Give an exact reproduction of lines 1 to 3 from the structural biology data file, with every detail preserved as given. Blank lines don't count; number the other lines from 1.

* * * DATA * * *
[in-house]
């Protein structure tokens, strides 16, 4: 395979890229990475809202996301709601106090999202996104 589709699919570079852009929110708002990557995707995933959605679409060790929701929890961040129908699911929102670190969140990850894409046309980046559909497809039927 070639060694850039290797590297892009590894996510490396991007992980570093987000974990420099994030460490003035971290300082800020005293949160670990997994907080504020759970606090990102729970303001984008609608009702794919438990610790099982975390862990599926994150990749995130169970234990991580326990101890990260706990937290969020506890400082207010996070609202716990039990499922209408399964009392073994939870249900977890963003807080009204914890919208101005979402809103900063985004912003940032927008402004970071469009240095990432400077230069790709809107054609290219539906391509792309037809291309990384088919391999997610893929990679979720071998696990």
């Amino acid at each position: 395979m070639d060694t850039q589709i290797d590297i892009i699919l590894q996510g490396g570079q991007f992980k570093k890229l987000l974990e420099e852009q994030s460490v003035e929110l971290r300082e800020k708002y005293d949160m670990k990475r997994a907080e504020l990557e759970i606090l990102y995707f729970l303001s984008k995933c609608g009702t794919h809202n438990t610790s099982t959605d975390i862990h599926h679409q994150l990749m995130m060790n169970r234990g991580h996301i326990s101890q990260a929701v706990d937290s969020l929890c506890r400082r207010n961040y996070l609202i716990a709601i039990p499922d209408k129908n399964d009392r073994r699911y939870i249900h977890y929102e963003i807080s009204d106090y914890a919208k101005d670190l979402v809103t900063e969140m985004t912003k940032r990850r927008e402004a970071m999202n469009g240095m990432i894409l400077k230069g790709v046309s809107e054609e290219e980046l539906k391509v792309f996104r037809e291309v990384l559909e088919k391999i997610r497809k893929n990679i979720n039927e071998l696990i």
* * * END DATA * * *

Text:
[in-house]
């Protein structure tokens, strides 16, 4: 395979890229990475809202996301709601106090999202996104 589709699919570079852009929110708002990557995707995933959605679409060790929701929890961040129908699911929102670190969140990850894409046309980046559909497809039927 070639060694850039290797590297892009590894996510490396991007992980570093987000974990420099994030460490003035971290300082800020005293949160670990997994907080504020759970606090990102729970303001984008609608009702794919438990610790099982975390862990599926994150990749995130169970234990991580326990101890990260706990937290969020506890400082207010996070609202716990039990499922209408399964009392073994939870249900977890963003807080009204914890919208101005979402809103900063985004912003940032927008402004970071469009240095990432400077230069790709809107054609290219539906391509792309037809291309990384088919391999997610893929990679979720071998696990």
């Amino acid at each position: 395979m070639d060694t850039q589709i290797d590297i892009i699919l590894q996510g490396g570079q991007f992980k570093k890229l987000l974990e420099e852009q994030s460490v003035e929110l971290r300082e800020k708002y005293d949160m670990k990475r997994a907080e504020l990557e759970i606090l990102y995707f729970l303001s984008k995933c609608g009702t794919h809202n438990t610790s099982t959605d975390i862990h599926h679409q994150l990749m995130m060790n169970r234990g991580h996301i326990s101890q990260a929701v706990d937290s969020l929890c506890r400082r207010n961040y996070l609202i716990a709601i039990p499922d209408k129908n399964d009392r073994r699911y939870i249900h977890y929102e963003i807080s009204d106090y914890a919208k101005d670190l979402v809103t900063e969140m985004t912003k940032r990850r927008e402004a970071m999202n469009g240095m990432i894409l400077k230069g790709v046309s809107e054609e290219e980046l539906k391509v792309f996104r037809e291309v990384l559909e088919k391999i997610r497809k893929n990679i979720n039927e071998l696990i």